Earlier this month, the US Food and Drug Administration (FDA) announced new labels for infant foods containing peanuts, noting that consumption may reduce the risk of developing an allergy.
The Statement from FDA Commissioner Scott Gottlieb, M.D. was published on September 8th and quotes findings of a clinical trial funded by the National Institute of Health which found that introducing foods containing smooth peanut butter to babies as early as 4 months old who are at high risk of developing a peanut allergy (due to severe eczema or egg allergy or both) reduces their risk of developing peanut allergy later in childhood by about 80 percent. The clinical trial found that introducing peanuts to infants who were at high risk of a peanut allergy dramatically reduced their chance of developing it in childhood.
Gottlieb noted that “one of the most challenging decisions for parents of my generation is when and how to introduce foods that pose a potential for a significant allergic reaction. These decisions are made more difficult as the prevalence of certain food allergies appear to be on the rise.” Parents were advised to avoid exposing high-risk children to peanuts, but “new evidence-based guidelines recommend that the medical community consider a different approach.” The guidelines now recommend that “parents of infants with severe eczema, egg allergy, or both introduce peanut-containing foods into a child’s diet as early as 4 to 6 months of age.”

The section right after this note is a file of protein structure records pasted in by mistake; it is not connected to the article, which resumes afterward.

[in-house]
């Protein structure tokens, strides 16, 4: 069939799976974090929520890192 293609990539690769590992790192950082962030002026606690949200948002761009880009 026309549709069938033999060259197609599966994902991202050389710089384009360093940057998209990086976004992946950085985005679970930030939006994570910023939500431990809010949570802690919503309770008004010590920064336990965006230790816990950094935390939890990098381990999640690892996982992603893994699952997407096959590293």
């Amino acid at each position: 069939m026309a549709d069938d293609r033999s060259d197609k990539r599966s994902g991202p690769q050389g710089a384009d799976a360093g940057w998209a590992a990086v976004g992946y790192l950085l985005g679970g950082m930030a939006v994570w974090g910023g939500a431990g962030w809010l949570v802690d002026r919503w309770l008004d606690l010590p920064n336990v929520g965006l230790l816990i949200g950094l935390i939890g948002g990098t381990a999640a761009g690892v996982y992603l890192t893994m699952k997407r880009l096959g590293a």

This is the first time the FDA has recognized a qualified health claim to prevent a food allergy. The main purpose of the new labels is to make sure parents are abreast of the latest science and can make informed decisions about how they choose to approach these challenging issues.
The new label will read
For most infants with severe eczema and/or egg allergy who are already eating solid foods, introducing foods containing ground peanuts between 4 and 10 months of age and continuing consumption may reduce the risk of developing peanut allergy by 5 years of age. FDA has determined, however, that the evidence supporting this claim is limited to one study. If your infant has severe eczema and/or egg allergy, check with your infant’s healthcare provider before feeding foods containing ground peanuts.